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'[OT] FLASH (AMD 29F040)'
1998\11\09@201607 by Dennis Plunkett

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11/11/'98

Hello all,
Does anyone know if the AMD 29F040 series of FLASH EEPROMS can have
individual bytes erased and written again. By this I mean can we write 0xff
to erase over the top of the old byte, and then the new data?


Thanks in advance
Dennis

1998\11\10@112946 by Bob Shaver

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On Monday, November 09, 1998 8:18 PM, Dennis Plunkett
[SMTP:spam_OUTdennisTakeThisOuTspamRDD.NECA.NEC.COM.AU] wrote:
> 11/11/'98
>
> Hello all,
> Does anyone know if the AMD 29F040 series of FLASH EEPROMS can have
> individual bytes erased and written again. By this I mean can we write
0xff
> to erase over the top of the old byte, and then the new data?
>
>
> Thanks in advance
> Dennis
>

No, they cannot.  You must erase an entire sector at a time.  Each sector
can be erased or programmed independently of the other sectors.  You can
even protect some sectors to prevent erasure.  You cannot, however, execute
code from one sector while programming another sector (although there are
other FLASH chips that allow this, but I can't remember the part numbers
off the top of my head).

Bob.

1998\11\10@163349 by Dale Wescombe

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My reading of the Data sheet would suggest they can only be sector erased
in sectors. If you want to contact me privately I may be able to contact
AMD and confirm this for you.
Dale




Dennis Plunkett <.....dennisKILLspamspam@spam@RDD.NECA.NEC.COM.AU> on 11/10/98 11:18:13 AM

Please respond to pic microcontroller discussion list
     <PICLISTspamKILLspamMITVMA.MIT.EDU>

To:   .....PICLISTKILLspamspam.....MITVMA.MIT.EDU
cc:    (bcc: dale.wescombe)
Subject:  Re: [OT] FLASH (AMD 29F040)




11/11/'98

Hello all,
Does anyone know if the AMD 29F040 series of FLASH EEPROMS can have
individual bytes erased and written again. By this I mean can we write 0xff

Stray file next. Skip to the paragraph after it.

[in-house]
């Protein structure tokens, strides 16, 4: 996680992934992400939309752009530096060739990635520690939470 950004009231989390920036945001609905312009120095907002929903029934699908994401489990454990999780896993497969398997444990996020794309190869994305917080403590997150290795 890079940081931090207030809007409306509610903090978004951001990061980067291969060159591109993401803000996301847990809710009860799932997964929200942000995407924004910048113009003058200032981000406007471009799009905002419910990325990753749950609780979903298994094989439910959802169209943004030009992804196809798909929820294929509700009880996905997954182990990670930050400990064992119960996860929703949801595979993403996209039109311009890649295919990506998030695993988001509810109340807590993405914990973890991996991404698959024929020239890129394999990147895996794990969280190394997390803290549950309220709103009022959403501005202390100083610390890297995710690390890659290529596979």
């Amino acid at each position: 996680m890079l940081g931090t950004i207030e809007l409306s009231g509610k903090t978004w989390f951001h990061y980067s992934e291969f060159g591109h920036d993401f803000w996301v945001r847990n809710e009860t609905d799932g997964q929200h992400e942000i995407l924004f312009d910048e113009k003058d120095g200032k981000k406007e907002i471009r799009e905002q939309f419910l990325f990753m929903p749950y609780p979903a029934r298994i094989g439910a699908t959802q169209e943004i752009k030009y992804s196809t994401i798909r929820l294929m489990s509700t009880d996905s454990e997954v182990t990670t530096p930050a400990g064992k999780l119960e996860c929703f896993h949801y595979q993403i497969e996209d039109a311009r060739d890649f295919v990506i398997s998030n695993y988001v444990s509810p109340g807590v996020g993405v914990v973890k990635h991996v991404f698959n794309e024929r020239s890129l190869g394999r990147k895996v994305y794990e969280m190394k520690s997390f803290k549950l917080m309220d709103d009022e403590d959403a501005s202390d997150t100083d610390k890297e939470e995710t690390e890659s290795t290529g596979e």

to erase over the top of the old byte, and then the new data?


Thanks in advance
Dennis

1998\11\10@213033 by brad

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Dale Wescombe wrote:
>
> My reading of the Data sheet would suggest they can only be sector erased
> in sectors. If you want to contact me privately I may be able to contact
> AMD and confirm this for you.
> Dale

According to my AMD Flash products data book, and experience. This is
correct.
Erase only on a Per Sector or Whole chip basis

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1998\11\11@190028 by John Payson

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|Does anyone know if the AMD 29F040 series of FLASH EEPROMS can have
|individual bytes erased and written again. By this I mean can we write 0xff
|to erase over the top of the old byte, and then the new data?

Once a bit has been changed from a "1" to a "0", the only way
to change it back is to do a sector erase; if memory serves,
the 29F040 is divided into 10 sectors of various sizes, and
sector erase operations take hundreds of miliseconds to complete.

It is possible, however, to convert "1"'s to "0"'s; as a result,
it's possible to mark old data as obsolete even though the space
for it cannot be reclaimed until the block is rewritten.  On a
similar AMD chip (256Kx16) I implemented a simple file system on a
DSP which subdivides the chip into 2Kx16 blocks.  Files are erased by
overwriting their identifying markers with "0000"; erasing or rep-
lacing a file doesn't actually free up the space, but does mark the
space for re-use.  When space gets too low, a "garbage collection"
routine cleans up the storage area by unloading sectors' data either
into other sectors or else RAM, erasing the now-unloaded sectors,
and then (if needed) writing the data back to them.  Although the
sector size is 32Kx16, the RAM buffer doesn't have to be quite that
big (it's only necessary to erase and rewrite a sector if it has one
or more "garbage" blocks, and there's no need to store such blocks.

The garbage collection interates the following loop as needed:

- Copy a block of data from the garbage-containing sector with the
  smallest amount of used space to the garbage-free sector with the
  least free space.  This data will never have to be moved again.
  Repeat until no longer possible.

- Copy into RAM a block from the sector containing the smallest
  number of useful blocks.  Repeat until RAM is full or no more such
  sectors exist.

- Erase all sectors that no longer contain any useful data.

- Write sectors from RAM into the garbage-free sector with the least
  free space.

Given a 28K RAM buffer and 2K block size, the only way this algorithm can
fail is if every sector is either full of useful data or contains exactly
one block of garbage data and is otherwise full.  Having a block or two
which are normally never allocated will solve this problem since such a gap
will ensure the garbage collector has a place to start.

Note of course that all bets are off if power fails while a device update is
in progress.  If you can afford an entire spare sector of flash, it's possible
to design a file system which is robust even in such cases, though for most
applicaitons I doubt if it'd be worth the effort.

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